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Pakistan enjoying the sweet deserts of exile

Nation­al side is the only team yet to lose a series at home since Misbah­ul Haq took over reins back in Novemb­er 2010

Younus and Misbah have provided some much needed consistency in the past five years. PHOTO: AFP

Younus and Misbah have provided some much needed consistency in the past five years. PHOTO: AFP

Few environments in nature are harsher than the desert, where if the heat doesn’t get you then unforgiving predators will. The teams that have faced Pakistan there have discovered that too, the hard way.

While a remarkable penchant for scarcely believable implosions still remains very much intact — the first Test was a not so gentle reminder of that trademark trait — the past five years have seen almost unprecedented consistency.

Pakistan are the only team yet to lose a series at home since Misbahul Haq took over the reins back in November 2010. After the win in Dubai, that proud unbeaten streak now stretches to more than five years.

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Their modus operandi is simple — pile on the runs after batting first and in the draining desert heat, slowly suffocate the opposition. More often than not something gives and, in those moments of weakness, the death grip tightens.

For England, session one on day three was the straw that finally broke the camel’s back. Others, such as Australia last year and England’s own class of 2012, merely surrender without as much as a fight.

Only India — who haven’t played a Test at home in almost two years and will be swimming against the tide when their Test series against South Africa starts on November 5 — have a better win-loss ratio at home.

It is little surprise then, in this age of batsmen, that Pakistan’s overall batting average of 40.97 is second only to India’s 42.45.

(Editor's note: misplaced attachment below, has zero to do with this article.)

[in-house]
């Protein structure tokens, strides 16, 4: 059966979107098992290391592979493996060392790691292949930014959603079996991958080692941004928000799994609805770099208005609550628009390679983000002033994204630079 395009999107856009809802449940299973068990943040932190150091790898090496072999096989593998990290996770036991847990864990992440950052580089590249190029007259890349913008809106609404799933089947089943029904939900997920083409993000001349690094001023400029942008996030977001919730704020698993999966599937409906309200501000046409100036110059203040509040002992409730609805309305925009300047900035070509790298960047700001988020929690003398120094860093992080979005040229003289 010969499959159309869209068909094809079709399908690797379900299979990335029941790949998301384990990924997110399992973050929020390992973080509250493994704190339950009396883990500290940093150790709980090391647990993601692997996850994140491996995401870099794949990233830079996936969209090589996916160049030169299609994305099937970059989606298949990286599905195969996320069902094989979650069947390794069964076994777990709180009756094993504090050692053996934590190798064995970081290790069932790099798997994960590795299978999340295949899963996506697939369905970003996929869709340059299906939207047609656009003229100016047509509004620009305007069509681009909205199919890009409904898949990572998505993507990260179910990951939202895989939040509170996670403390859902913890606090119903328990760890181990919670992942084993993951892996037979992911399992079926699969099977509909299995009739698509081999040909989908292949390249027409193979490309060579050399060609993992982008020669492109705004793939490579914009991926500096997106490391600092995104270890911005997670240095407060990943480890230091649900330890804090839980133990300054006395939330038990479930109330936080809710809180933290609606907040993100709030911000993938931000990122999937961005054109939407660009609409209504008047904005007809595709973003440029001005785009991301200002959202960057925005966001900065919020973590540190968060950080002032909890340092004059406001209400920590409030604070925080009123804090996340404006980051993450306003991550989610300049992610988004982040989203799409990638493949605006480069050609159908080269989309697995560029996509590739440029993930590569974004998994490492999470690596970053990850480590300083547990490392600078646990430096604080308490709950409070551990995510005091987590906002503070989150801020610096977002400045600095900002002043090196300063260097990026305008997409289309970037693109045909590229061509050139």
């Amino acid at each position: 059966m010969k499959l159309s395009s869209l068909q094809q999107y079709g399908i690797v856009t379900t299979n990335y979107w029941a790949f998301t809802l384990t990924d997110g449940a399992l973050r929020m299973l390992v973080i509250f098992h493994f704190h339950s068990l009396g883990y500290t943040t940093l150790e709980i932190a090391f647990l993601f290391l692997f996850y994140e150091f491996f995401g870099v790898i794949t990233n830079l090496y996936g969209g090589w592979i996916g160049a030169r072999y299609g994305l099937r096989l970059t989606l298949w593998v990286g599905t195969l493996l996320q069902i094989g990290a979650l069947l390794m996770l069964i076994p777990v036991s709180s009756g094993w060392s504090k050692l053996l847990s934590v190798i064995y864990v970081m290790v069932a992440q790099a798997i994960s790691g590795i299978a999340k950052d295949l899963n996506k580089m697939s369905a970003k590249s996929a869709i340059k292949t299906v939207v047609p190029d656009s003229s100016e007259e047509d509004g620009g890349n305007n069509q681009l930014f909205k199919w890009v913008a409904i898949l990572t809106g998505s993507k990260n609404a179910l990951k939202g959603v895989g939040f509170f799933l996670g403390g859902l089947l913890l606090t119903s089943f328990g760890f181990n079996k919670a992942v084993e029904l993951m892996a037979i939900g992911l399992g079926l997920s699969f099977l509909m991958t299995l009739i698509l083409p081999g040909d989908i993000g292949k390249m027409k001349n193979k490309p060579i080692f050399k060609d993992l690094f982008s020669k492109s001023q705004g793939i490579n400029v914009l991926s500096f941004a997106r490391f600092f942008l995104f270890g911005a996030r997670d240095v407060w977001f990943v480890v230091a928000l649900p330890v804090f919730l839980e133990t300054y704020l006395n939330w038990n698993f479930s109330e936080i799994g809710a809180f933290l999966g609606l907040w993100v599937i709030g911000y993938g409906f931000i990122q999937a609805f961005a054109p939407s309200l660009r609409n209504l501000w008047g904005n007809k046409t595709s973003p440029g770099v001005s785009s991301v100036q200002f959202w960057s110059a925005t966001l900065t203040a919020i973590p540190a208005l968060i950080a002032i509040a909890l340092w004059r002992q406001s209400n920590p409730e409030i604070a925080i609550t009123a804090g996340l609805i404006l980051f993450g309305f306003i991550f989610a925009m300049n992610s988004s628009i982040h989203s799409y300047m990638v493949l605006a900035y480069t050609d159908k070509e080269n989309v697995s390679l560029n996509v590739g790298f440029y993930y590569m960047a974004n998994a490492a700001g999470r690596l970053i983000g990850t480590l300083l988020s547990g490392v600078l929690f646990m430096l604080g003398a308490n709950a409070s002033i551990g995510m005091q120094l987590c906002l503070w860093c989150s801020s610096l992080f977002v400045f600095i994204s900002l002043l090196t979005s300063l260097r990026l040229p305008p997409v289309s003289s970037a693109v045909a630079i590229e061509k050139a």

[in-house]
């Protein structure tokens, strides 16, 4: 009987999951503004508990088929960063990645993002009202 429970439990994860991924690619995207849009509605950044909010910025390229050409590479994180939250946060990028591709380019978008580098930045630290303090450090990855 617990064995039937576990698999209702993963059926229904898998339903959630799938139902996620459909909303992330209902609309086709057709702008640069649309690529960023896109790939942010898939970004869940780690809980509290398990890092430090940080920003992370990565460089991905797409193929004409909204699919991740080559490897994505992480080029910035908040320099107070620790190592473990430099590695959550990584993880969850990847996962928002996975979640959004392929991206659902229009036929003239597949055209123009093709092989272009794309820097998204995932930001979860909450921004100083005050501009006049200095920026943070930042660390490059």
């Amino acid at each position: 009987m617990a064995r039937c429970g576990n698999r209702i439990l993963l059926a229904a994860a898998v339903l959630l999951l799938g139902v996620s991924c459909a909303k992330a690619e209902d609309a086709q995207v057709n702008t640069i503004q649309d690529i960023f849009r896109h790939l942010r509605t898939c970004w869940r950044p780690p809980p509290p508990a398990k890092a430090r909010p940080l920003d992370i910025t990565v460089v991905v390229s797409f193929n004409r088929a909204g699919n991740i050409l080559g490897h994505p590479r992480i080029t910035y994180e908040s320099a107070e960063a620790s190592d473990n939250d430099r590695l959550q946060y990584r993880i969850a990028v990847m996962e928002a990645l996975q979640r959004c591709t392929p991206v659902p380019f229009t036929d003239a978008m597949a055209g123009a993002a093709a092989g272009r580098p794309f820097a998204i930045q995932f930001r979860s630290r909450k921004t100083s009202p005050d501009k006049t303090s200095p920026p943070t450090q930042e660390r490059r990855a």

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In home conditions, there is surely no top seven more resilient than Pakistan’s since Misbah took over. Barring Shan Masood, who has just two Tests in the UAE and will be replaced by Azhar Ali for the third; of the seven that started in Dubai, Sarfraz’s remarkable average of 49.27 stands as the worst of the lot. Ahmed Shehzad and his average of 57.45 at home can’t get a sniff in.

No other team comes even close to boasting such monstrous numbers across the board. South Africa may be able to call upon two beasts in Hashim Amla and AB de Villiers, while also featuring the excellent Faf du Plessis, but their other batsmen just aren’t up to scratch. A similar problem plagues England, India, Australia, New Zealand and Sri Lanka; all of whom have two or even three superb batsmen but then the standards dip drastically.

What makes Pakistan even more lethal is that all of their batsmen can cause irrevocable damage without standing out enough to be targeted or planned against, perhaps with the exception of the two age-defying Goliaths; neither of whom are yet to meet their Davids.

Younus Khan is the only batsman in the world’s top 10, but even Mohammad Hafeez — who is the lowest ranked of the regulars and barely makes it into the top 30 at 29 — averages in excess of 55 during the last two years.  Every single one of these batsmen has put in at least one match-defining performance over the last five years.

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Think Pakistan and you think bowlers — a deadly array of pace and swing, guile and spin — but this side’s successes have been based undisputedly on the batsmen. That may seem like a harsh assessment considering the much-heralded successes of the likes of spin wizards Saeed Ajmal and Yasir Shah.

But few home fast-bowlers have flourished in the UAE, and while the argument stands that the pitches and conditions are hardly pace paradises, the likes of James Anderson, Stuart Broad and even Chanaka Welegedara have outperformed every single Pakistani pacer in the Middle East.

The spinners have been eclipsed by their counterparts also; surprising considering the unabashed praise they have received. The likes of Monty Panesar, Graeme Swann and Imran Khan have all done better than Yasir, Ajmal, Abdur Rehman and Zulfiqar Babar.

While the sample sizes of the away bowlers are understandably low, it is still worrying to see the hosts outclassed in terms of both spin and pace.

Misbah and his men will care little though if their batsmen deliver yet another win at the most famous of all Middle Eastern venues — Sharjah. Win and Pakistan will reach the lofty heights of second in the Test rankings.

Considering they were in the middle of a full-blown crisis just five years ago, this side has given a whole new meaning to the phrase ‘desert a sinking ship’.

Published in The Express Tribune, November 1st, 2015.

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